March 7, 2004


We haven’t been able to see the movie yet, so I am unable to render my own opinion of this film. However, I have been following the news of Mel Gibson’s film The Passion of Christ for many months.

I can understand the desire of an artist to express his deepest faith in his art. And my own interest was sparked by what looked like Gibson’s intense desire in declaring his truth. Before work started on this film, I had never heard any mention of anti-Semitism on the part of this actor. And, I wondered again how anyone could judge the film, sight unseen.

As news built, some concern grew about the affects this film would have on those people whose bigotry lies just below the surface. …Those who in their fundamentalism, judge everything by their narrow view of the world. Those who believe in black and white distinctions of what (or who) is evil and what (or who) is good.

As a child, I felt the sting of Anti-Semitism in my neighborhood. I was called a Christ Killer more than once by so called Christians. Throughout my life, I have heard more subtle innuendos in the speech of otherwise ‘nice’ people. Even unknowingly, good people use language that vilifies Jews.

The climate changed. I don’t hear the same slurs much anymore. …At least not here. But, it is evident that this old hatred is growing around the world. And not just in the Middle East.

At some point in my youth, I began to protect myself from the unwanted comments by proactively revealing my background at the beginning of any friendship. I hoped to ward off any slurs by relying on the desire of others to do the right thing. But sometimes I have heard these things anyway, and I try not to paint these people as evil. At those times, I do my best to speak up. I can no longer pretend not to hear what has been said. Sometimes I do this awkwardly and sometimes in an unloving manner.

I have lived with the fear that what has happened before, could happen again. I grew up with stories of pogroms in Russia, and the Holocaust perpetuated by the Nazis. And, realize that “There, but for the grace of God, go I...”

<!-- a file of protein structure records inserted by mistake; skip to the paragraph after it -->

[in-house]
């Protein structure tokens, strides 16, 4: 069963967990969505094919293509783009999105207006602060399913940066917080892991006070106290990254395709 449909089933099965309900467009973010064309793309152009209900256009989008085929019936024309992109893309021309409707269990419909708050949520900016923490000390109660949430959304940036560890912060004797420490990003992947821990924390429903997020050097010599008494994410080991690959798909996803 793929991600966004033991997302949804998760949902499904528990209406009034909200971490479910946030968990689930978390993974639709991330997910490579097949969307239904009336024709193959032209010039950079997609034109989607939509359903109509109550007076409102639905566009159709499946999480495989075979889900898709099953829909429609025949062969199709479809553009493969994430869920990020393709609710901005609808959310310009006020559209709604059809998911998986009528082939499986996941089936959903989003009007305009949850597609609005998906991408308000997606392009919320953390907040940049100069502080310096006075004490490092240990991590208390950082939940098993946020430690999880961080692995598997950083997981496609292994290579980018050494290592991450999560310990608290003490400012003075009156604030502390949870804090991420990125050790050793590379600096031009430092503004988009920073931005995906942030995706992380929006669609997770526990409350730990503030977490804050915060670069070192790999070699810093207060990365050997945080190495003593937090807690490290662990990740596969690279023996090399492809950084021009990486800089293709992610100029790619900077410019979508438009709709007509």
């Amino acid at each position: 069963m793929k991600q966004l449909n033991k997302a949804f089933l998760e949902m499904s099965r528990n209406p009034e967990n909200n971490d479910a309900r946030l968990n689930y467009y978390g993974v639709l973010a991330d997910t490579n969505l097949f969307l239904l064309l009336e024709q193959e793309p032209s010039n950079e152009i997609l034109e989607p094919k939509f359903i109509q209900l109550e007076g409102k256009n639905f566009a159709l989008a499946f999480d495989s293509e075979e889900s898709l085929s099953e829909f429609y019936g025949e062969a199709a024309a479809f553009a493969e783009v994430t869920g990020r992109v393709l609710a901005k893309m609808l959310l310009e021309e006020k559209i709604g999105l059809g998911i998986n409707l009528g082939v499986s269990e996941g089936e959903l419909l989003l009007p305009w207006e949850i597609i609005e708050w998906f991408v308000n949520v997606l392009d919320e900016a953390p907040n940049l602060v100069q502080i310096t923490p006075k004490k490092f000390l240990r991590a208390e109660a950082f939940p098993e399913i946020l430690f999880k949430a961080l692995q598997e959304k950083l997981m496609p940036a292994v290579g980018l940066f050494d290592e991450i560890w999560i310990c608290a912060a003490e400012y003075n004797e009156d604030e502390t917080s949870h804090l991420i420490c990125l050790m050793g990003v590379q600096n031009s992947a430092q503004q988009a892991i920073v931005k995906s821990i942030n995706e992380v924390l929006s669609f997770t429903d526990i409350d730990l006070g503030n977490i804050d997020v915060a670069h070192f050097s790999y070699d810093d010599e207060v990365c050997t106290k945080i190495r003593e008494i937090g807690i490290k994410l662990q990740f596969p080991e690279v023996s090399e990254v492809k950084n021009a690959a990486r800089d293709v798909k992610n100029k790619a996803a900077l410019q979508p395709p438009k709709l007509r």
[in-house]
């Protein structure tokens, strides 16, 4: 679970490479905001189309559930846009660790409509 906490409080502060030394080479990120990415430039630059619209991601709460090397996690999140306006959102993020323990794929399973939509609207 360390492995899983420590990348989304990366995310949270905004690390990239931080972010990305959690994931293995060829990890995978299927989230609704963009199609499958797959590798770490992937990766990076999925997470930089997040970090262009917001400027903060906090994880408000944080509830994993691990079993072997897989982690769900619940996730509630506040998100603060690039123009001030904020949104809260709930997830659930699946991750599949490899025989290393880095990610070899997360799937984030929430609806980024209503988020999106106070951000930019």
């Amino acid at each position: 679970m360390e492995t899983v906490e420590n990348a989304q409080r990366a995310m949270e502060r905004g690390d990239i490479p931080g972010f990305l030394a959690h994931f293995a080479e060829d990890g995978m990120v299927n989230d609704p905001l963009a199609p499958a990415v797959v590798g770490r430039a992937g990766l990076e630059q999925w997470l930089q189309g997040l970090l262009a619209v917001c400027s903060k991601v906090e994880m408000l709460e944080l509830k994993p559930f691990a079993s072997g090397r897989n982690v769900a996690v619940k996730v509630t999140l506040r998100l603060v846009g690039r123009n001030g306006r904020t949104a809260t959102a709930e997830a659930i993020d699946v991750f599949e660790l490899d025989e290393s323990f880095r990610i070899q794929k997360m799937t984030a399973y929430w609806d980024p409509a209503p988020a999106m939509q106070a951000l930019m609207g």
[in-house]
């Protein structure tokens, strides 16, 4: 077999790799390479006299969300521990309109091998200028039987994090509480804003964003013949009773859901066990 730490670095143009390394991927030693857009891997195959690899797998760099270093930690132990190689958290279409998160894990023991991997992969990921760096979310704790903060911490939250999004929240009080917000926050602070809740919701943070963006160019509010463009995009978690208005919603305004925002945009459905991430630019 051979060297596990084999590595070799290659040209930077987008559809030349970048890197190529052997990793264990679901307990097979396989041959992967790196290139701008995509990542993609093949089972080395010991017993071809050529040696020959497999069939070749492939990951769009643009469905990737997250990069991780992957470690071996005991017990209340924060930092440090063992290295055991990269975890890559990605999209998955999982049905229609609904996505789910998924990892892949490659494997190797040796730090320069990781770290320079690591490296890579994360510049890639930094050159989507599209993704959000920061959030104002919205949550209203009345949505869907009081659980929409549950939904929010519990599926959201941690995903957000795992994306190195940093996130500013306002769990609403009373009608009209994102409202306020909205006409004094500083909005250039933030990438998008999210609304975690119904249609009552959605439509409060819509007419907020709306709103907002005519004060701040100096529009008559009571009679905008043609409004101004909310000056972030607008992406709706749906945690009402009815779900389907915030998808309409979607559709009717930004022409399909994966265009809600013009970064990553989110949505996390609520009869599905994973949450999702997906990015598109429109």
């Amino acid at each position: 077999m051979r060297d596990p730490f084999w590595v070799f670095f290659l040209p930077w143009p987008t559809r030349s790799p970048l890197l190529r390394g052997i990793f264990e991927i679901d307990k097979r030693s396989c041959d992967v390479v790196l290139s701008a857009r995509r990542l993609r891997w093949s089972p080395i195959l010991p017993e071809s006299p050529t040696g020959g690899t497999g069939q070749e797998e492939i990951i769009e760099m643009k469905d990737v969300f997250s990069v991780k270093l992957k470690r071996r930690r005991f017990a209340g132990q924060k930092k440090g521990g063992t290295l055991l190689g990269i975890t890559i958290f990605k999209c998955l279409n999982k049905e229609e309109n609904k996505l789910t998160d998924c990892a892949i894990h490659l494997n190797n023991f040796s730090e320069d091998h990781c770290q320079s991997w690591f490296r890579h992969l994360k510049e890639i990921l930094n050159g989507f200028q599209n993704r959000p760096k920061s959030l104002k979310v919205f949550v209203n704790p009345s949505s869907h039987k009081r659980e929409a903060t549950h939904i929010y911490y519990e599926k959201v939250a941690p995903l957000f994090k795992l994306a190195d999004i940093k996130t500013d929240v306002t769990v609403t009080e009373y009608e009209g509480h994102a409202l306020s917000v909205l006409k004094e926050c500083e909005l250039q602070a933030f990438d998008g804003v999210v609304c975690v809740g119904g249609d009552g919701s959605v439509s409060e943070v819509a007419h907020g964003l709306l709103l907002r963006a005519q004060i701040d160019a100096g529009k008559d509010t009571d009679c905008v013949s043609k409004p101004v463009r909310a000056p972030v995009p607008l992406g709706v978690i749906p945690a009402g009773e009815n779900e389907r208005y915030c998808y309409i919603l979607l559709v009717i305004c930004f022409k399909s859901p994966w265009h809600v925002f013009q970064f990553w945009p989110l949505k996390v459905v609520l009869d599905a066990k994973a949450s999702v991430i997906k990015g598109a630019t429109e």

As a result, I am hypersensitive to bigoted remarks of any kind. And, I know that the ignorance from which they are generated exists within each one of us. This exists within that part of us that acts as the ‘judge’ and within the dark regions of our fear.

I realize that these feelings also exist within me. And, knowing this, I try to be ever vigilant and watchful. But even while doing my best, I have erred.

We humans have been equipped with a mind which enables us to reason. It is a God-given gift. We must be careful how we render this gift. This mind is a tool which can be misused if it’s not ruled by our heart.

I am not talking about emotion or sentimentality, although both are useful. I am talking about that part of us which is filled with the Loving Spirit of the One.

I will let you know what I think of the film. But, I must admit, I am now a somewhat afraid.

Posted by Judi at March 7, 2004 7:10 PM | TrackBack

don't believe the hype.

you have fallen in the way they want you to fall.
trust me when I say this, and it will be evident when you see it. If you know the stories of the Bible in a little way or the pound it was pounded in my head growing up Catholic and all, the movie is the story and does not waiver.

the only way to see the movie as anti-semetic is to see the bible as anti-semetic. (is it? I really dont know.) Anyway, welcome to Hollywood, where controversy equals box office. It's all hype.

Posted by: Martin at March 7, 2004 7:25 PM
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